We told you so, Arizona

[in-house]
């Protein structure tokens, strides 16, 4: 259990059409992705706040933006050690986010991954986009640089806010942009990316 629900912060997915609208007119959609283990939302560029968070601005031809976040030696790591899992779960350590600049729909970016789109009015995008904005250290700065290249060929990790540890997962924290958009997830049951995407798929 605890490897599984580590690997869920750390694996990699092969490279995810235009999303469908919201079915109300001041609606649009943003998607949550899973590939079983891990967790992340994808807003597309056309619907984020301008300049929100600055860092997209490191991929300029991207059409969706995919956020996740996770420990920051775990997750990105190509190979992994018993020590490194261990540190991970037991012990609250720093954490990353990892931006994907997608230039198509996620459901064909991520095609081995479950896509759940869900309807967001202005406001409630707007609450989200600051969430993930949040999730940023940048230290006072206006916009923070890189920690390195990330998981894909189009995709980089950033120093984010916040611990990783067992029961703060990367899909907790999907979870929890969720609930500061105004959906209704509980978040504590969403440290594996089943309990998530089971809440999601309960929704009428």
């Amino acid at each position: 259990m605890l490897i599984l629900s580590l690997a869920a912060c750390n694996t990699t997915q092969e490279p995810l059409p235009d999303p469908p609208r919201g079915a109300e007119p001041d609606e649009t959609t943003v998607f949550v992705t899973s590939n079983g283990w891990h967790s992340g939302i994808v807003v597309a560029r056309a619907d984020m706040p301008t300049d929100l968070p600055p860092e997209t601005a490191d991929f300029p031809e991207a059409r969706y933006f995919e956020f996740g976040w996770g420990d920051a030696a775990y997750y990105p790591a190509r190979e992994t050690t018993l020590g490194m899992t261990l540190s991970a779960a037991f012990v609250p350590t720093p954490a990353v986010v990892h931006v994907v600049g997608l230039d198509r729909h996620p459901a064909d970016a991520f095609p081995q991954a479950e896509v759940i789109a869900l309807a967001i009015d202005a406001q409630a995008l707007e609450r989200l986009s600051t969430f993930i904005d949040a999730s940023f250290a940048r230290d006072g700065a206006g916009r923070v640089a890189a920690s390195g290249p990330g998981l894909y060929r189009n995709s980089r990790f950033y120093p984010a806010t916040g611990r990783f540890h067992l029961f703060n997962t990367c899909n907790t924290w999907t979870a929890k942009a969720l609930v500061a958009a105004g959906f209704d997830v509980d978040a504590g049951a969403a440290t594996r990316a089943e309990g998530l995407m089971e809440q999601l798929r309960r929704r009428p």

We recently wrote an op-ed contending that Arizona's immigration law SB 1070 was unconstitutional ("Arizona v. all of us," July 16-29 NHBR). Well, shortly following, the federal court in Arizona agreed.U.S. District Judge Susan Bolton put on hold the most controversial provisions, including sections that required Arizona officers to check a person's immigration status while allegedly enforcing other state laws. The judge delayed three other parts of the law from taking effect that required immigrants and presumably U.S. citizens to carry "their papers" at all times, made it illegal for undocumented workers to solicit employment in public places and authorizing officers to make warrantless arrests of suspected illegal immigrants, and by extension, U.S. citizens without ID.The judge's reasoned decision concluded that the federal government was likely to succeed on the merits in showing that the mandates of SB 1070 are preempted by federal law. Judge Bolton said, "Requiring Arizona law enforcement officials and agencies to determine the immigration status of every person who is arrested burdens lawfully-present aliens because their liberty will be restricted while their status is checked."As described in her ruling, not all lawfully-present aliens in the U.S. are required to carry any legal forms of identification, like visitors who entered under the Visa Waiver Program. This program permits visitors from 36, mostly Western European countries, to enter the U.S. without a visa, so long as various requirements are met.Arizona's governor, Jan Brewer, reacted to the decision by saying, "The bottom line is we've known all along that it is the responsibility of the feds and they haven't done their job, so we were going to help them do that."Unfortunately, Republicans just do not understand that immigration reform and border control go hand-in-hand.Now, Republicans are trying to create another distraction. One-time immigration reformer Sen. Lindsay Graham, R-S.C., wants to rush to repeal the 14th Amendment of the Constitution by taking away citizenship from children born in this country to illegal immigrants.Tinkering with the Constitution is way over the top. And where is the leadership of New Hampshire's Judd Gregg, himself a former proponent of immigration reform when George W. Bush was in office?Seeking to stoke the flames of controversy and division further, New Hampshire's GOP chairman, seeking political advantage, has invited the leading anti-immigrant spokesman Arizona Sheriff Joe Arpaio, to address New Hampshire Republicans next month.It is a clear indication that Republicans are not serious about wanting immigration reform, border control or even a multi-ethnic party.Given present demographic trends, as New Hampshire and the United States become more diverse, short-term political gains may translate into long-term structural losses. As President Obama made clear during his recent immigration reform speech, Republicans and Democrats must stop the political posturing and work together to repair our broken immigration system.Add that to the list of unfinished business in Washington, D.C.Enrique Mesa Jr. practices immigration law in Manchester with George Bruno, former U.S. Ambassador to Belize. They may be contacted at LawServeAtty@aol.com.